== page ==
Mobile devices are the future of the Web, making a website’s responsive layout crucial to ensuring a good user experience. While there are many tools that help web designers test responsive designs, a new feature in Safari for OS X El Capitan makes the process quick and easy. Here’s how to use Responsive Design Mode in Safari 9.
Safari for iOS lets users request the desktop version of certain websites that display separate mobile versions by default. You may know how to request the desktop site using the iOS 9 share menu, but here’s an even faster way that’s hidden right in the Safari address bar.
Some websites offer dedicated mobile versions that are designed for the smaller screens on smartphones and tablets. But sometimes these mobile versions don’t have all the information or options we need. Here’s how to request and view the full desktop layout of a website in Safari for iOS 9.
Google has long been the default search engine in Safari for OS X, but privacy concerns have led many users to seek an alternative. Here’s a quick tip on how you can change the default search engine in Safari.
Apple now blocks users from running Adobe Flash Player if their version is out of date or has known security vulnerabilities. While most Mac users will do well to heed Apple’s warning, those who need to run older versions of Flash and are willing to accept the risks of doing so can manually circumvent Apple’s Flash block in OS X. Here’s how to do it.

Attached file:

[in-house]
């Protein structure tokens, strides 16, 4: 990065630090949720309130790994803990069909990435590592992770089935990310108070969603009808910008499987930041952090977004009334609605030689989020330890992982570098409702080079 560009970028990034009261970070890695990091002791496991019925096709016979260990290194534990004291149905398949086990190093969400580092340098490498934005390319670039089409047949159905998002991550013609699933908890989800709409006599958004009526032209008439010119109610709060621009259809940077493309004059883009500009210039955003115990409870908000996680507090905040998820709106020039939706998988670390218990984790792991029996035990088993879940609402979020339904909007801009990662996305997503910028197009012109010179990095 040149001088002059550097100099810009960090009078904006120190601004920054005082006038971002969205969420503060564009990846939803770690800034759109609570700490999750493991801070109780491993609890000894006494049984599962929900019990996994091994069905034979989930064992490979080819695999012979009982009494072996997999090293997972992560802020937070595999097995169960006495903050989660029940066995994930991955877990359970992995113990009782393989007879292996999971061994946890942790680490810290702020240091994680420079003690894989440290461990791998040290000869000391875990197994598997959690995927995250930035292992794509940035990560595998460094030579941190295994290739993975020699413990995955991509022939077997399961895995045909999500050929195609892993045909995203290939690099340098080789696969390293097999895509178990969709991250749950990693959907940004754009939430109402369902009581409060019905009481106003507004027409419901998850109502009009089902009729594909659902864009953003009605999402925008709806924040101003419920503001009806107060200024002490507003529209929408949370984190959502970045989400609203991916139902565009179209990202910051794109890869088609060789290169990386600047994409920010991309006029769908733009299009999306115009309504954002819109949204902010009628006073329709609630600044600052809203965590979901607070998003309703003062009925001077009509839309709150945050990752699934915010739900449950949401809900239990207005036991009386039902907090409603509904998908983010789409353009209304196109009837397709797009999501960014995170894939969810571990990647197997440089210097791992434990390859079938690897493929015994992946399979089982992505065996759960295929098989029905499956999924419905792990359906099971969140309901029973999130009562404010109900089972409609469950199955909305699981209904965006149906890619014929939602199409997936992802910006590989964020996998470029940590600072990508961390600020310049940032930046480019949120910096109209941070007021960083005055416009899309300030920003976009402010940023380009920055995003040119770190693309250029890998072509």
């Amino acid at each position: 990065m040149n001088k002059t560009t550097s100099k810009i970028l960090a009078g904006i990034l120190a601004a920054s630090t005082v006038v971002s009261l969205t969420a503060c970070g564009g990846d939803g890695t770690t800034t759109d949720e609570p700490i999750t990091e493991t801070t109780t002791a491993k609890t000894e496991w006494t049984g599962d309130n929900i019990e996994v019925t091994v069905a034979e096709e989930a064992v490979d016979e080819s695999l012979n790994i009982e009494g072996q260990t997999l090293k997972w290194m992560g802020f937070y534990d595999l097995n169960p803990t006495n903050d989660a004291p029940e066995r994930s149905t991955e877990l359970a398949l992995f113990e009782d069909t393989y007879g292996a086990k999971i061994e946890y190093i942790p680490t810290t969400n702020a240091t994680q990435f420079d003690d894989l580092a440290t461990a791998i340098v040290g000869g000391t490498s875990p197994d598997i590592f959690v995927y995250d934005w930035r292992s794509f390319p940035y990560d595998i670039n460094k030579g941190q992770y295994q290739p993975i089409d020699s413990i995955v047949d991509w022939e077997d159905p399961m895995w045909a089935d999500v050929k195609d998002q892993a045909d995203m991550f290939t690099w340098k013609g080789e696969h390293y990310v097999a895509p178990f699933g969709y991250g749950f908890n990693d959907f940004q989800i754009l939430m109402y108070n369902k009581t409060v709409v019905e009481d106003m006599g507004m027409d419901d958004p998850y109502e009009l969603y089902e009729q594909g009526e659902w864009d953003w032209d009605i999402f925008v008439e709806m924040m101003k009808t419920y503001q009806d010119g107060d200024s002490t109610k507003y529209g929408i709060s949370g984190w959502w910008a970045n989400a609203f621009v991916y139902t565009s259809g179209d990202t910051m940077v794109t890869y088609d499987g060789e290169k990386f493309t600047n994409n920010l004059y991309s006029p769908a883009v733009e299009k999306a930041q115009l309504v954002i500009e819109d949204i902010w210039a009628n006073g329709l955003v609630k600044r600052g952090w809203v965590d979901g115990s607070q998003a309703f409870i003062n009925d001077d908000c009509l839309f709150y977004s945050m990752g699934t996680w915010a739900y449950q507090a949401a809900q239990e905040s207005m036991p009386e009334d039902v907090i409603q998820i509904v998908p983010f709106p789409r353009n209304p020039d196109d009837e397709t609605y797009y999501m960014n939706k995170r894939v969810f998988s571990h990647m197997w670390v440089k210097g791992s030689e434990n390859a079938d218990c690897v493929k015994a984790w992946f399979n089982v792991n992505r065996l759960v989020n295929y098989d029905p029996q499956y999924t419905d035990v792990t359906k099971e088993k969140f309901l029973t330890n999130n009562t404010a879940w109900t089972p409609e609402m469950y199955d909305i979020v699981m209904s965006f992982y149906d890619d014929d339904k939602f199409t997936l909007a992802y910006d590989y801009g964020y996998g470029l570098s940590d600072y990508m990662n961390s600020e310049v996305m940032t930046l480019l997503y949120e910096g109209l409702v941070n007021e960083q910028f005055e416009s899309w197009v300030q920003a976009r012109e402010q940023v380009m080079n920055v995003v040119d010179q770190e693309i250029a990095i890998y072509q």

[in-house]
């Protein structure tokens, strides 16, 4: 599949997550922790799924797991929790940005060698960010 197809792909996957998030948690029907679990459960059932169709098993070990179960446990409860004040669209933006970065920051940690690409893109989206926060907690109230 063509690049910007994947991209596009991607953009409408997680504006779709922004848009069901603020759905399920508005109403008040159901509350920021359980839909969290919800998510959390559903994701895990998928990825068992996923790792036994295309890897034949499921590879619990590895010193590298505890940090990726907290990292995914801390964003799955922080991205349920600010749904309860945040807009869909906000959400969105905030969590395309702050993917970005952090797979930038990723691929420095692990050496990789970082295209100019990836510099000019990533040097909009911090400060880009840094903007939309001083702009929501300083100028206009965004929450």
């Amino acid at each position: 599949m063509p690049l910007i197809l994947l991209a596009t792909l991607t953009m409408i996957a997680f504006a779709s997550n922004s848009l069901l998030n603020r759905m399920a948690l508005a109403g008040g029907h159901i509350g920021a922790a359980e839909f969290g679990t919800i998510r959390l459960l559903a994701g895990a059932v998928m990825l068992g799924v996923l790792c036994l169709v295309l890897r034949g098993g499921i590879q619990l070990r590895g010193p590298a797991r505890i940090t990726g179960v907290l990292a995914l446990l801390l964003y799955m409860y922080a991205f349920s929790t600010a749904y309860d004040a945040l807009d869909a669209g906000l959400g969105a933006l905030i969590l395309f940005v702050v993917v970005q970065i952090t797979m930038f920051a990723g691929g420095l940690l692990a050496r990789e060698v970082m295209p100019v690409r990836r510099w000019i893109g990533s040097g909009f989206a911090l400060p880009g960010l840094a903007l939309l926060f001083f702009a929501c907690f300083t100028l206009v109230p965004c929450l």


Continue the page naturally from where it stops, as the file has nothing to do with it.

New in Safari for OS X Yosemite are Spotlight Suggestions — for example, locations in the Maps app, individuals in the Contacts app, or references to Wikipedia — when searching in the Safari address bar. Depending on how you prefer to search, however, these Spotlight Suggestions may simply be in the way. Here’s how to turn them off.
Safari Power Saver is one of a number of new energy-saving features added to OS X in recent years, but its ability to block certain content can sometimes get in the way of a user’s workflow. Here’s how to manage and disable this feature, which doesn’t always produce the best browsing experience.
With Safari 8, introduced with OS X Yosemite, Apple made a quiet change that is causing a bit of frustration for users. The latest version of Apple’s Web browser now clears all website data when a user elects to clear their browser history. In previous versions of Safari, history and website data — items such as cache and cookies — were cleared separately via two different methods. Apple’s new approach of clearing both history and website data together is an issue…
Private Browsing in iOS is a useful and important feature, but things have changed quite a bit in iOS 7 and iOS 8. We’ll show you how to enable Private Browsing in Apple’s latest mobile operating system.
Mobile layouts often make navigating websites easier on smartphones and small tablets, but sometimes you need full access to the desktop version of a site. Here’s how to request the desktop version of a website with Safari in iOS 8.